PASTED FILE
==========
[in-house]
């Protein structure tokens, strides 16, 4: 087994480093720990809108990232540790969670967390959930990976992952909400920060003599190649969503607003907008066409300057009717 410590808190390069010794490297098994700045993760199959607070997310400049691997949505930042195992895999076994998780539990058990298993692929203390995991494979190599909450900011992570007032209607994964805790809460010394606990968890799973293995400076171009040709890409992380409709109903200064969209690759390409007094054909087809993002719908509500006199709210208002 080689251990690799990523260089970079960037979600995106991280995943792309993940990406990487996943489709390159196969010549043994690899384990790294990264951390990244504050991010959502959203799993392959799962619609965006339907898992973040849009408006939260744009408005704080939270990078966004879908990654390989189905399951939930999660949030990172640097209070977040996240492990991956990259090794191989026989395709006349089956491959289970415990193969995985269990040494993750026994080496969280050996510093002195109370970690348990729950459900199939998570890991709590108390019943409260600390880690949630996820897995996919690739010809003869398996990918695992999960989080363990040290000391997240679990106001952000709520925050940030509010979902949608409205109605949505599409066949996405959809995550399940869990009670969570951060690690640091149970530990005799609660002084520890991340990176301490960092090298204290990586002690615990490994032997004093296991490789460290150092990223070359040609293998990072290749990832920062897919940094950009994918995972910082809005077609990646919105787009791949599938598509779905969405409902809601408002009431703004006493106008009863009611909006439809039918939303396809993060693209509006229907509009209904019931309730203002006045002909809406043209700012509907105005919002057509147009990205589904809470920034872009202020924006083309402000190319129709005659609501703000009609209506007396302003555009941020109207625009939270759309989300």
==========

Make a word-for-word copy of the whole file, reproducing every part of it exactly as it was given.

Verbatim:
[in-house]
């Protein structure tokens, strides 16, 4: 087994480093720990809108990232540790969670967390959930990976992952909400920060003599190649969503607003907008066409300057009717 410590808190390069010794490297098994700045993760199959607070997310400049691997949505930042195992895999076994998780539990058990298993692929203390995991494979190599909450900011992570007032209607994964805790809460010394606990968890799973293995400076171009040709890409992380409709109903200064969209690759390409007094054909087809993002719908509500006199709210208002 080689251990690799990523260089970079960037979600995106991280995943792309993940990406990487996943489709390159196969010549043994690899384990790294990264951390990244504050991010959502959203799993392959799962619609965006339907898992973040849009408006939260744009408005704080939270990078966004879908990654390989189905399951939930999660949030990172640097209070977040996240492990991956990259090794191989026989395709006349089956491959289970415990193969995985269990040494993750026994080496969280050996510093002195109370970690348990729950459900199939998570890991709590108390019943409260600390880690949630996820897995996919690739010809003869398996990918695992999960989080363990040290000391997240679990106001952000709520925050940030509010979902949608409205109605949505599409066949996405959809995550399940869990009670969570951060690690640091149970530990005799609660002084520890991340990176301490960092090298204290990586002690615990490994032997004093296991490789460290150092990223070359040609293998990072290749990832920062897919940094950009994918995972910082809005077609990646919105787009791949599938598509779905969405409902809601408002009431703004006493106008009863009611909006439809039918939303396809993060693209509006229907509009209904019931309730203002006045002909809406043209700012509907105005919002057509147009990205589904809470920034872009202020924006083309402000190319129709005659609501703000009609209506007396302003555009941020109207625009939270759309989300």